The Street Preachers Of Kigali Disrupt The Free Market Of Faith

After church, in Rwanda
After church, in Rwanda
Fulgence Niyonagize

KIGALI – There are preachers everywhere in the Rwandan capital. From minibuses to markets, from hospitals to the streets, all day, they try to get people to join their church.

Early September, at the Nyabugogo market in Kigali, market-goers were surprised to see the Sainte-Famille parish priest. He had come to the market with worshippers from the Emmanuel Catholic community, to preach.

This is quite uncommon for Catholics. “We are preparing to celebrate the 100th anniversary of our parish. It is a great opportunity to bring Catholics and non-Catholics together without having to wait for them to find us,” explains Rémy Mvuyekure, the parish priest.

He does not want to be left behind by all the hordes of preachers who have been taken over the streets, hospitals and hotels, Bible in hand.

Itinerant preachers are booming in Rwanda. Their goal is to reach out to those who do not go to places of worship -- or do so only on their day of prayer: Friday for Muslims, Saturday for Adventists and Sunday for Catholics and other Christians.

Rev. Antoine Rutayisire from the Episcopal Church of Rwanda explains that modern society built churches, so that now people who preach in the streets are seen as freaks by locals. But “Jesus himself said to spread the gospel in every nation, and it does not say anywhere that sermons must be delivered only in churches,” he says.

Bishop Smaragde Mbonyintege, President of the Episcopal Conference of Catholic Bishops in Rwanda agrees: “It is not forbidden to preach in the streets. We should encourage this church,” he says referring to Sainte-Famille Parish, whose members often preach the gospel door to door.

Disturbing the peace?

Yet these street preachers have sparked major controversy in Kigali. “Streets belong to the people. When preachers improvise on the pavement, they disrupt the lives of those who had not planned to listen to them. They should stay in their churches. It’s as if they were setting up a hardware store on the road,” says a merchant from Kigali.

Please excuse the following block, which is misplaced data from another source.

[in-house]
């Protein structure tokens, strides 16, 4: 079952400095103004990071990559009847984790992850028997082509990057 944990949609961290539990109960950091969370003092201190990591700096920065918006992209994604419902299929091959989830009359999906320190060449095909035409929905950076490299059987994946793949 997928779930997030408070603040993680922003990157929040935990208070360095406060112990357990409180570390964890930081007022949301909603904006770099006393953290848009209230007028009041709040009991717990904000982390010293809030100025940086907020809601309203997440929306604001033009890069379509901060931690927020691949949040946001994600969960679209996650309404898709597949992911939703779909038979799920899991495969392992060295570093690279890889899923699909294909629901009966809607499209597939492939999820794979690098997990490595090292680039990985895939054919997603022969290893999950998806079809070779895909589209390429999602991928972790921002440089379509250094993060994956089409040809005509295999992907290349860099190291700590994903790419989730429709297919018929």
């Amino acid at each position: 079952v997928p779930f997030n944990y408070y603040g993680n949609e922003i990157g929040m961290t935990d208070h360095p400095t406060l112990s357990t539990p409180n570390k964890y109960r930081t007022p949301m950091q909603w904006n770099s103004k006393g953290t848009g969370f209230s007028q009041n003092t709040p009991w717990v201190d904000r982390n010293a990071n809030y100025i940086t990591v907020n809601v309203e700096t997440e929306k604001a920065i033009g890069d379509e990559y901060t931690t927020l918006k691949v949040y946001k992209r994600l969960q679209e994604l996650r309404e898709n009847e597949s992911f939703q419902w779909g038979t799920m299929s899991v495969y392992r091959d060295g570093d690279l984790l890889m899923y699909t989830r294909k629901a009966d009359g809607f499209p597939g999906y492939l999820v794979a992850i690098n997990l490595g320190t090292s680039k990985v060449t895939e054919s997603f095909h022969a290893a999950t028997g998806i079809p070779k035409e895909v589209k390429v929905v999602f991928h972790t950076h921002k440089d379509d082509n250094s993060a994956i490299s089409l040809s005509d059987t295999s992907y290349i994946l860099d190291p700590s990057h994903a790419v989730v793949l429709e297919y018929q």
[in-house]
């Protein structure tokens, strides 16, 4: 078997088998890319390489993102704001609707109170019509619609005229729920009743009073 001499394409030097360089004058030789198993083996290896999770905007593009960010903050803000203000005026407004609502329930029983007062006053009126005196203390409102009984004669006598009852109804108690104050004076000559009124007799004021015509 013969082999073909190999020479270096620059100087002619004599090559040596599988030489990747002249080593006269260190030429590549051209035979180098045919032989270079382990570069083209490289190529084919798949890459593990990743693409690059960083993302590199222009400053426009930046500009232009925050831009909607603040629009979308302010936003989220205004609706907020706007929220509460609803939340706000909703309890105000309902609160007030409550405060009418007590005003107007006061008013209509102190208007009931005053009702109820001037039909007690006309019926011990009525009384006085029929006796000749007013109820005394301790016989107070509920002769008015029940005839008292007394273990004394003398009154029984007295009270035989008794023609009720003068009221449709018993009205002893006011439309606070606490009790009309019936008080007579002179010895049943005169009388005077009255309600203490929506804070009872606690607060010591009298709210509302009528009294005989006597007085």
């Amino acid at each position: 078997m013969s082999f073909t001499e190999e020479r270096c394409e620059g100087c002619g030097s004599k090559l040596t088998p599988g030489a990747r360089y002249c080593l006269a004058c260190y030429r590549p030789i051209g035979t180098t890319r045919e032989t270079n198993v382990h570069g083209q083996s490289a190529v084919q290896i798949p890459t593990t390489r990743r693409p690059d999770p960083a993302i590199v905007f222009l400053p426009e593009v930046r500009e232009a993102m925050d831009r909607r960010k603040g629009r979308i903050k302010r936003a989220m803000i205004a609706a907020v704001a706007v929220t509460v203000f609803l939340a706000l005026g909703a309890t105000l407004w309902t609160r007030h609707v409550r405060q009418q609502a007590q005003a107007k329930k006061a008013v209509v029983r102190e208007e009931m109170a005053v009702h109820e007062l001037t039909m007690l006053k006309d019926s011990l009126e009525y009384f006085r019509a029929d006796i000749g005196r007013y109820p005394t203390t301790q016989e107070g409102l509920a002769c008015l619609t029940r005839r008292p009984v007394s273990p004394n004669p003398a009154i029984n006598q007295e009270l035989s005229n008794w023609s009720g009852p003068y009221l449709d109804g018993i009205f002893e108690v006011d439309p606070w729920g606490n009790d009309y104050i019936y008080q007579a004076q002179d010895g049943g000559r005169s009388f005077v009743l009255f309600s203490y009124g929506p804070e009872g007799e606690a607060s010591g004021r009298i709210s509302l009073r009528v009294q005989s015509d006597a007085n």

People are complaining about those who stand up in mini-buses to preach. Some ask for permission, but others do not.

“Some people make fun of them, but what they say gives me strength. I cannot follow them everywhere, but listening to them for a few minutes is enough,” says Immaculée Karinganire, a mother from Kigali.

In the streets of the capital, they preach from dawn till dusk. Even during heat waves, they wait patiently for worshippers to sit and listen to their sermons. With nothing but their Bibles, they often arouse pity from their listeners. “Some give them bottles of water, others, moved by their message, discreetly slip bills in their pockets,” says Pierre Célestin, a journalist at the local KFM radio station.

Their sermons cover every topic: religious conversions, adultery, fraud, charity. Yet these sermons are forbidden by Rwanda’s law. Sheikh Saleh Habiman, in charge of registering political parties, NGOs and religious organizations at the Rwanda Governance Board (RGB) explains that there is a legal framework governing which religions may and may not set up shop in Rwanda, and in particular where they are allowed. “Those who preach in the streets without a written authorization are outlaws.”

In their defense, preachers claim that they do not disturb public order. “As we are preaching, police and security officers walk by and do nothing. Because they know that we are not a threat.”

They also say that police forces ignore soccer fans who ride buses around town to the sound of screaming vuvuzelas, or concert promoters who drive around announcing their shows on loud microphones. “And we’re the problem?” asks a preacher.

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How Thailand's Lèse-Majesté Law Is Used To Stifle All Protest

Once meant to protect the royal family, the century-old law has become a tool for the military-led government in Bangkok to stamp out all dissent. A new report outlines the abuses.

Pro-Democracy protest at The Criminal Court in Bangkok, Thailand

Laura Valentina Cortés Sierra

"We need to reform the institution of the monarchy in Thailand. It is the root of the problem." Those words, from Thai student activist Juthatip Sirikan, are a clear expression of the growing youth-led movement that is challenging the legitimacy of the government and demanding deep political changes in the Southeast Asian nation. Yet those very same words could also send Sirikan to jail.

Thailand's Criminal Code 'Lèse-Majesté' Article 112 imposes jail terms for defaming, insulting, or threatening the monarchy, with sentences of three to 15 years. This law has been present in Thai politics since 1908, though applied sparingly, only when direct verbal or written attacks against members of the royal family.